Analytics leader Ace Metrix is introducing the Emotional Sentiment Index (ESI), a new metric for determining the level of emotional engagement that consumers have with ads.
The index does not judge an ad, but rather gives the advertiser an index score to understand how the ad engages with viewers on an emotional level -- positive, negative or neutral -- relative to every other ad in the database, other ads in the category and other ads from the brand.
The ads currently seated highest on the index today are from a Dawn campaign “Dawn Saves the Wildlife,” which depict ducks, penguins, and otters being rescued and cleaned by Dawn dish soap. This series of ads, originally airing back in April 2010, remains at the top of the index with emotional index scores of 96 and 100. The campaign engages the viewer on a purely positive emotional level, with each ad earning more than 300 voluntary verbal responses.
Likewise, an advertiser intending to evoke a negative emotional reaction finds success by ranking low on the emotional index. A Terminix ad “Tentacles Over Cupcakes” holds one of the lowest places on the index at 12. Featuring up-close animations of bugs and critters invading the home, the ad elicits 283 voluntary verbal responses laden with the terms “gross,” “disgusting,” and “bugs” -- likely exactly the reaction the brand intended to get.
The metric is one more way that brands can measure their ad creative as it relates to specific objectives, said Peter Daboll, Ace Metrix CEO.
“For some campaigns the objective is rational -- for others, emotional,” Daboll said. “Take Visa, for example, who publicized their intention of going ‘100% emotional’ in their Olympic sponsorship ads this year. Their Olympic ads earned the highest spots on the index among all of the 144 Olympic ads.”
One of the inherent benefits of the syndicated model is the ability to introduce a new metric and retroactively apply it to the contents of our database, he added.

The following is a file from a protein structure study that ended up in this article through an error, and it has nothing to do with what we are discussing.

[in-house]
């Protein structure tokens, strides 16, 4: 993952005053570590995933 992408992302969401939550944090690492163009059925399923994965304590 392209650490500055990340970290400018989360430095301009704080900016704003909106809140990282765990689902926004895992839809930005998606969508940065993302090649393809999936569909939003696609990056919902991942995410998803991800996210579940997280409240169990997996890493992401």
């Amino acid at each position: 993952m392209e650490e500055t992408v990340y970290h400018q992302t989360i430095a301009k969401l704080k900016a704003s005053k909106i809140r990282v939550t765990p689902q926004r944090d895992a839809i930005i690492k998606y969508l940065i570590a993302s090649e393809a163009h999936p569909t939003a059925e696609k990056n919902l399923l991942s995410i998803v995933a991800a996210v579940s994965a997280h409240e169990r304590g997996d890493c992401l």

“As such, advertisers not only have this new metric to assess the emotional impact of their latest ads, but the Emotional Sentiment scores are available for all of our 22,000+ ads dating back to 2009,” Daboll said.
Using natural language-processing algorithms, Ace Metrix calculates the positive and negative words used in the hundreds of voluntary verbal responses, or verbatims, collected from each ad through the Ace Metrix proprietary testing environment. The Emotional Sentiment Index is represented on a scale of 1 to 100. An ad’s Emotional Sentiment score indicates where the ad sits relative to every other ad in the database.
While the Ace Score provides advertisers with detailed measures of persuasion -- desire, relevance, change, attention, information, likeability, and the ad’s watchability, the Emotional Sentiment Index provides advertisers with a measure of emotional engagement. In reviewing the data from more than 22,000 ads, Ace Metrix determined that the Ace Score and Emotional Sentiment are essentially independent, thus providing the advertiser with entirely different dimensions to assess the effectiveness of their creative.